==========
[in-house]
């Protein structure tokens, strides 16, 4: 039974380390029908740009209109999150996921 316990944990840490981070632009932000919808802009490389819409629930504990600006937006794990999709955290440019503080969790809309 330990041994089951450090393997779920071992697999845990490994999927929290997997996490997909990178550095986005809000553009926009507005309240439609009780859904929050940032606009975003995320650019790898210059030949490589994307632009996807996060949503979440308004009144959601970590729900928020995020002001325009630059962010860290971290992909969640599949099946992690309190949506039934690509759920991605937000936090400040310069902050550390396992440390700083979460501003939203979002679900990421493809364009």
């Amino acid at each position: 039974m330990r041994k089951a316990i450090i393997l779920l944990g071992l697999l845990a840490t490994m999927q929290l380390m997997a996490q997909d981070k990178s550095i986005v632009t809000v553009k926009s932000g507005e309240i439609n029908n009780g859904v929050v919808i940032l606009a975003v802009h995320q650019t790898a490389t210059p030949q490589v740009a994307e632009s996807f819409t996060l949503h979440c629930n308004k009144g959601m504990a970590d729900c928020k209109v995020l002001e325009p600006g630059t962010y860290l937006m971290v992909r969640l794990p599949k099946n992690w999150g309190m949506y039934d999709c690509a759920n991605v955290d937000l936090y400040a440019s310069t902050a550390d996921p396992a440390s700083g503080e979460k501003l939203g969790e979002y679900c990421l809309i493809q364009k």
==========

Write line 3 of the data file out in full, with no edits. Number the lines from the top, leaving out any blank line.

């Amino acid at each position: 039974m330990r041994k089951a316990i450090i393997l779920l944990g071992l697999l845990a840490t490994m999927q929290l380390m997997a996490q997909d981070k990178s550095i986005v632009t809000v553009k926009s932000g507005e309240i439609n029908n009780g859904v929050v919808i940032l606009a975003v802009h995320q650019t790898a490389t210059p030949q490589v740009a994307e632009s996807f819409t996060l949503h979440c629930n308004k009144g959601m504990a970590d729900c928020k209109v995020l002001e325009p600006g630059t962010y860290l937006m971290v992909r969640l794990p599949k099946n992690w999150g309190m949506y039934d999709c690509a759920n991605v955290d937000l936090y400040a440019s310069t902050a550390d996921p396992a440390s700083g503080e979460k501003l939203g969790e979002y679900c990421l809309i493809q364009k």